The death toll from the collapse of a 12-storey apartment tower north of Miami rose to nine on Sunday as search-and-rescue teams continued to pick through the rubble for a fourth day in the hope of finding survivors.
Charles Burkett, mayor of the town of Surfside, promised residents that authorities were wholly focused on rescue operations, but needed more luck. “We are not resource-poor,” Burkett said. “We don’t have a resource problem, we’ve had a luck problem. We just need to start to get a little more lucky right now.”
Burkett said search-and-rescue teams had made “substantial” progress overnight. Officials said a fire burning within the rubble and hampering search efforts was extinguished at around noon on Saturday.
Rescue efforts were reinforced by teams from Israel and Mexico. A 125-foot long, 20-foot wide and 40-foot deep trench was constructed at the site overnight, allowing rescuers to find more bodies and human remains.
The collapse of the Champlain Towers South building on Thursday has left 152 people unaccounted for, and fuelled anxieties about the safety of other apartment buildings, especially the nearby sister building Champlain Towers North. Burkett said on Saturday that he had sought an emergency inspection of that building. *
County officials said they would carry out sweeping safety reviews of older buildings. Daniella Levine Cava, mayor of Miami-Dade County, said there would be a “deep dive” over the next 30 days to assess buildings approaching 40 years of age or older.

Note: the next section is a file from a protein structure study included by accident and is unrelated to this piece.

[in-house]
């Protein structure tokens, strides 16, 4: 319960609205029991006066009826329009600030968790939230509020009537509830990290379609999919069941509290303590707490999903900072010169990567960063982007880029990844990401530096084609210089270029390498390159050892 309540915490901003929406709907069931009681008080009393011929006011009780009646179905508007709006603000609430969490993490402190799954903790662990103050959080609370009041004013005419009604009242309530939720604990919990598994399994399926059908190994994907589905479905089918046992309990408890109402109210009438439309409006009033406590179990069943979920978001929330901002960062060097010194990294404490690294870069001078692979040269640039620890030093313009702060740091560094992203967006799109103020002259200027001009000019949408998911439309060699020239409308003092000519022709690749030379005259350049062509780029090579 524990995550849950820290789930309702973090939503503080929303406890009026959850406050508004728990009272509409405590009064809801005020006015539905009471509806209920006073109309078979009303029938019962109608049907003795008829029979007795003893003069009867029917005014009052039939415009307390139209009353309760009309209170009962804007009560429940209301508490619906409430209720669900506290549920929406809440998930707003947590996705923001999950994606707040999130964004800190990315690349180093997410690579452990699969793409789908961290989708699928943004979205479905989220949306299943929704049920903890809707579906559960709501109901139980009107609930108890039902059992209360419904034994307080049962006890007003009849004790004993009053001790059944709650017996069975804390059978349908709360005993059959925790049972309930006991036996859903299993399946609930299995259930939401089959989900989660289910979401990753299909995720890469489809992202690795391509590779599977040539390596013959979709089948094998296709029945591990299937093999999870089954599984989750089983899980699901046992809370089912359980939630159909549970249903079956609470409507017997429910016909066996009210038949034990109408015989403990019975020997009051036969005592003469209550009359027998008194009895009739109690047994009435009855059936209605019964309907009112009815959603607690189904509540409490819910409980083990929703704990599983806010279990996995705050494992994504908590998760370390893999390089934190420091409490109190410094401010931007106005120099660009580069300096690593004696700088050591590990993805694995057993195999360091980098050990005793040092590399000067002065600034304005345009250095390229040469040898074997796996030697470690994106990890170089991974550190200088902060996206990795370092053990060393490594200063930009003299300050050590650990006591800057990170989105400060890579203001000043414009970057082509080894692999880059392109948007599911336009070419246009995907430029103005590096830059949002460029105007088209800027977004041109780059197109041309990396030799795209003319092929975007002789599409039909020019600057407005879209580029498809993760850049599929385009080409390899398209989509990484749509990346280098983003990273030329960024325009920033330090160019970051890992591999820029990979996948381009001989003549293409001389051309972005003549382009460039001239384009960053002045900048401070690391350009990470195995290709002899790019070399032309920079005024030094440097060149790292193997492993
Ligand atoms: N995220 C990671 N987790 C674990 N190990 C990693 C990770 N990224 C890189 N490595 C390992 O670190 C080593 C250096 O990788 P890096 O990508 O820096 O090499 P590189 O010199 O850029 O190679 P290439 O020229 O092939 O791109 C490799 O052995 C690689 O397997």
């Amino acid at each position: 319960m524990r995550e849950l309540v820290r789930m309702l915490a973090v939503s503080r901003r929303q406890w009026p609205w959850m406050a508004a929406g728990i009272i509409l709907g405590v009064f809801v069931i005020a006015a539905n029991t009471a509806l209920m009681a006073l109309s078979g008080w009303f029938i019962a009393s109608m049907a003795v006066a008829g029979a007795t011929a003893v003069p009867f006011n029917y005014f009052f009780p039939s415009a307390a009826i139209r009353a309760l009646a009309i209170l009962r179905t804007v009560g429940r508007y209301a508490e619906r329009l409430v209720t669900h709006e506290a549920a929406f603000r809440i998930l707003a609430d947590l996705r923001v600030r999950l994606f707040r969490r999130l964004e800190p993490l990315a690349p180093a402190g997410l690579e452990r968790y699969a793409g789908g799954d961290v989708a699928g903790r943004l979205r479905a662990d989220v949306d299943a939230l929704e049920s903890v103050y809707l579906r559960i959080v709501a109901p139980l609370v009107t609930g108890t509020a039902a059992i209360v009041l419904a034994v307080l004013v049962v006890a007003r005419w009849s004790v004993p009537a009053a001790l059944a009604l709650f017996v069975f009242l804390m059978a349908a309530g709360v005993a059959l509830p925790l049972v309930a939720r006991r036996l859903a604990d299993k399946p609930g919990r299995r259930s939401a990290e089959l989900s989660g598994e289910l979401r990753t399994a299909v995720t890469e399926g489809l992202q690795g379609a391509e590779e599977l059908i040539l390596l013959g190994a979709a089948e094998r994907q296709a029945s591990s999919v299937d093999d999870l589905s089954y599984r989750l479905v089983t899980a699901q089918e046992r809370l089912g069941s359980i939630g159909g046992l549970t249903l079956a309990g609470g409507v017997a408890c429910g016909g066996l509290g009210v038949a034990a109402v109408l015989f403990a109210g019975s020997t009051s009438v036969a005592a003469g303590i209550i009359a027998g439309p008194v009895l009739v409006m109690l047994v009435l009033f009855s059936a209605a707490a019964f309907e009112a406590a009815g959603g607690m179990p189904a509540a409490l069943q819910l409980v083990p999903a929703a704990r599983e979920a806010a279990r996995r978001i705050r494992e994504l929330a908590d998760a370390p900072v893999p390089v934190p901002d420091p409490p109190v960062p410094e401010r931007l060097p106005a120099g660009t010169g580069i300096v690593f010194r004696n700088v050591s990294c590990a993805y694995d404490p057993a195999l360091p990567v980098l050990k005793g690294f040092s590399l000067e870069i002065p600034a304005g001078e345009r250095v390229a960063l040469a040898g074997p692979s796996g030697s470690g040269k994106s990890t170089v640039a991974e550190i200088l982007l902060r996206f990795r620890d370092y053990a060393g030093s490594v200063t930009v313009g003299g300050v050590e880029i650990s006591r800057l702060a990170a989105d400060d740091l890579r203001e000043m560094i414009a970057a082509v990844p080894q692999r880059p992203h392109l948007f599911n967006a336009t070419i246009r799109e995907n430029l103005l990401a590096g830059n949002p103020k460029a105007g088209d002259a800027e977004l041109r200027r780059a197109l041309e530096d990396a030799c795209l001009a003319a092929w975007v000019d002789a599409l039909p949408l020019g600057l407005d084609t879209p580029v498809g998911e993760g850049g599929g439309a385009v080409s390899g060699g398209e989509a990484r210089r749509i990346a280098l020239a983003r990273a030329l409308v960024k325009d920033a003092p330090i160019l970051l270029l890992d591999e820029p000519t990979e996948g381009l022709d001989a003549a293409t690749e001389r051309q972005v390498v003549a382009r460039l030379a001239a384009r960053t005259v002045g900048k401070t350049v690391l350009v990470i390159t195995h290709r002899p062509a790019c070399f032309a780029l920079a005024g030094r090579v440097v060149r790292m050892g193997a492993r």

That review, however, would not include buildings in cities, which have their own powers, Levine Cava said, speaking on CBS News.
The New York Times on Saturday reported that an engineering consultant found alarming evidence of “major structural damage” at the collapsed Champlain Towers South in 2018. Burkett said on Sunday that city authorities would be looking “very, very, very comprehensively” at the 2018 engineering report into the building, as well as reviewing other documents.
“We’re now doing a really deep dive into the documentation, into the communications that had been had over the years with that particular building, and the other buildings for that matter, but also specifically the sister building,” he said.
But he reiterated that the rescue operation would be the top priority. “Buildings don’t fall down in America,” Burkett said on ABC News. “There was something obviously very, very wrong at this building, and we need to get to the bottom of it, but not today, not tomorrow and not for a long time, because our first priority and our only priority is to pull our residents out of that rubble.”
Levine Cava said she would be “supportive” of anyone living in the sister block who wanted to evacuate and said building inspectors were being sent to do “a more detailed review of that building’s structure” after an initial building inspection did not find any cause for concern.
Burkett said the city would provide resources to any of those residents who wanted to relocate.
Earlier in the week, US president Joe Biden ordered federal assistance to supplement state and local response efforts, and declared a state of emergency. The emergency action authorises the Department of Homeland Security’s Federal Emergency Management Agency to co-ordinate “all disaster relief efforts”, a White House statement said on Friday.
*This story has been amended after officials identified the remains of four people who had been unaccounted for